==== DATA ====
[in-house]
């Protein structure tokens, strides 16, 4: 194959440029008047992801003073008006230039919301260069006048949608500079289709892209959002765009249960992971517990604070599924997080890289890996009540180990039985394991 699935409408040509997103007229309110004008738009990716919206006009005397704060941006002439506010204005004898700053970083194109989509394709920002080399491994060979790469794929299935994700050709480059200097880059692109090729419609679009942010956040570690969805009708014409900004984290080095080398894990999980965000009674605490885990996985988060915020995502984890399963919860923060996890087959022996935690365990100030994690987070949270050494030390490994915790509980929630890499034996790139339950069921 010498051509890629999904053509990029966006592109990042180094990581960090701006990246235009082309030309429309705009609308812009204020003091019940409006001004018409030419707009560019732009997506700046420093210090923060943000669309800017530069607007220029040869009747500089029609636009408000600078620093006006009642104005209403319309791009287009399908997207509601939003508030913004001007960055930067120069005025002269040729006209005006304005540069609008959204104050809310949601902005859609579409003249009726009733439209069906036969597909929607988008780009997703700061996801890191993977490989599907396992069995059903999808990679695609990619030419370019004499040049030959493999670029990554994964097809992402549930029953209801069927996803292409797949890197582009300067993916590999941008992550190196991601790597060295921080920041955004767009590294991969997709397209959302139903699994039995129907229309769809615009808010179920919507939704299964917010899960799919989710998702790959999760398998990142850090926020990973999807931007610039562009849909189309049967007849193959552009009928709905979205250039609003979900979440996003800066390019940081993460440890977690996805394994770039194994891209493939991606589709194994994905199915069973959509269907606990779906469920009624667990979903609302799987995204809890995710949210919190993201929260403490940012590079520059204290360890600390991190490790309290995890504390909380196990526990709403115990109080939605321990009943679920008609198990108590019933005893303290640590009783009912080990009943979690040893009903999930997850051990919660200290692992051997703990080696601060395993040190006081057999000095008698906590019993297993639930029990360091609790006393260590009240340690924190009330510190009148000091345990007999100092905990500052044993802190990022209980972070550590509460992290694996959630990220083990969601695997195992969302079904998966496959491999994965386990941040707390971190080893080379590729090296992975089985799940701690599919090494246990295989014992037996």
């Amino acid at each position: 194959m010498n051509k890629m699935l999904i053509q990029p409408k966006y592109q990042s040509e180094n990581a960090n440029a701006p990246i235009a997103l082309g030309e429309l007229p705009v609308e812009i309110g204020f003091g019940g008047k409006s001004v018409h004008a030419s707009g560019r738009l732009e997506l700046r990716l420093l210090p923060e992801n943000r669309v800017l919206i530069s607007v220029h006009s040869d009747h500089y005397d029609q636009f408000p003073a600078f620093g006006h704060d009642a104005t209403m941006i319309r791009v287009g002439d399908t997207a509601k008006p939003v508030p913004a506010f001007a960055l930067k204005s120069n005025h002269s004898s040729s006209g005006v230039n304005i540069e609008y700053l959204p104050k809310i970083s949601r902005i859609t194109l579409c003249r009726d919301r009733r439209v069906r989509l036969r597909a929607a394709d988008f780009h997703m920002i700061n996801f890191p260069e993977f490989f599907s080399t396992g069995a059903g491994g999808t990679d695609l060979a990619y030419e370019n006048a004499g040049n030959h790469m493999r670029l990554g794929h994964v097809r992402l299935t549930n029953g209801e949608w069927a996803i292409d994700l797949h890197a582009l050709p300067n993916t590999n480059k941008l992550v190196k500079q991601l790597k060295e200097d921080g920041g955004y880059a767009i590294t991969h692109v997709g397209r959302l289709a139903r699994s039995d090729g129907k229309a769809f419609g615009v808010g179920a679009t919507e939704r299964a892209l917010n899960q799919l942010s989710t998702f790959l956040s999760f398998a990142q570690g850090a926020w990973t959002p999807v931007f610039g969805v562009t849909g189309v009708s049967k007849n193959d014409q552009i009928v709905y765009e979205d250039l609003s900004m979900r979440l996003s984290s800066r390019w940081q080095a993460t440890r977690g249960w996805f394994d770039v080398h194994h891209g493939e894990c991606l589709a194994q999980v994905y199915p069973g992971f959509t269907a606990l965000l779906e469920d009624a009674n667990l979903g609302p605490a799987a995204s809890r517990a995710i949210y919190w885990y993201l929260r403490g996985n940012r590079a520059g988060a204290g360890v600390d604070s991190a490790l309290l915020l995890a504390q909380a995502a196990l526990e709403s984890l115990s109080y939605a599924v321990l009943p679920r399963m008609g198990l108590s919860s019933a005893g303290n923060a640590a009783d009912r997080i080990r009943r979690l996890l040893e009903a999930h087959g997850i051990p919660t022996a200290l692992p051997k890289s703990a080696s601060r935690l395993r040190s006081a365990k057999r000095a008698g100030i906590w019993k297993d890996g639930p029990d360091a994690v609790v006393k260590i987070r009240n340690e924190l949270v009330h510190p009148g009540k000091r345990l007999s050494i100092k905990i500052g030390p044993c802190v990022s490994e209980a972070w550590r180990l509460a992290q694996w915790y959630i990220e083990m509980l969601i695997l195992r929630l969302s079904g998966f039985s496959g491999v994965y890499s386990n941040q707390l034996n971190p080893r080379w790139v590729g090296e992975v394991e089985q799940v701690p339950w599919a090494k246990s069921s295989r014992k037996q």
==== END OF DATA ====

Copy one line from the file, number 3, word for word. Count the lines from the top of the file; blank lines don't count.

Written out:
């Amino acid at each position: 194959m010498n051509k890629m699935l999904i053509q990029p409408k966006y592109q990042s040509e180094n990581a960090n440029a701006p990246i235009a997103l082309g030309e429309l007229p705009v609308e812009i309110g204020f003091g019940g008047k409006s001004v018409h004008a030419s707009g560019r738009l732009e997506l700046r990716l420093l210090p923060e992801n943000r669309v800017l919206i530069s607007v220029h006009s040869d009747h500089y005397d029609q636009f408000p003073a600078f620093g006006h704060d009642a104005t209403m941006i319309r791009v287009g002439d399908t997207a509601k008006p939003v508030p913004a506010f001007a960055l930067k204005s120069n005025h002269s004898s040729s006209g005006v230039n304005i540069e609008y700053l959204p104050k809310i970083s949601r902005i859609t194109l579409c003249r009726d919301r009733r439209v069906r989509l036969r597909a929607a394709d988008f780009h997703m920002i700061n996801f890191p260069e993977f490989f599907s080399t396992g069995a059903g491994g999808t990679d695609l060979a990619y030419e370019n006048a004499g040049n030959h790469m493999r670029l990554g794929h994964v097809r992402l299935t549930n029953g209801e949608w069927a996803i292409d994700l797949h890197a582009l050709p300067n993916t590999n480059k941008l992550v190196k500079q991601l790597k060295e200097d921080g920041g955004y880059a767009i590294t991969h692109v997709g397209r959302l289709a139903r699994s039995d090729g129907k229309a769809f419609g615009v808010g179920a679009t919507e939704r299964a892209l917010n899960q799919l942010s989710t998702f790959l956040s999760f398998a990142q570690g850090a926020w990973t959002p999807v931007f610039g969805v562009t849909g189309v009708s049967k007849n193959d014409q552009i009928v709905y765009e979205d250039l609003s900004m979900r979440l996003s984290s800066r390019w940081q080095a993460t440890r977690g249960w996805f394994d770039v080398h194994h891209g493939e894990c991606l589709a194994q999980v994905y199915p069973g992971f959509t269907a606990l965000l779906e469920d009624a009674n667990l979903g609302p605490a799987a995204s809890r517990a995710i949210y919190w885990y993201l929260r403490g996985n940012r590079a520059g988060a204290g360890v600390d604070s991190a490790l309290l915020l995890a504390q909380a995502a196990l526990e709403s984890l115990s109080y939605a599924v321990l009943p679920r399963m008609g198990l108590s919860s019933a005893g303290n923060a640590a009783d009912r997080i080990r009943r979690l996890l040893e009903a999930h087959g997850i051990p919660t022996a200290l692992p051997k890289s703990a080696s601060r935690l395993r040190s006081a365990k057999r000095a008698g100030i906590w019993k297993d890996g639930p029990d360091a994690v609790v006393k260590i987070r009240n340690e924190l949270v009330h510190p009148g009540k000091r345990l007999s050494i100092k905990i500052g030390p044993c802190v990022s490994e209980a972070w550590r180990l509460a992290q694996w915790y959630i990220e083990m509980l969601i695997l195992r929630l969302s079904g998966f039985s496959g491999v994965y890499s386990n941040q707390l034996n971190p080893r080379w790139v590729g090296e992975v394991e089985q799940v701690p339950w599919a090494k246990s069921s295989r014992k037996q």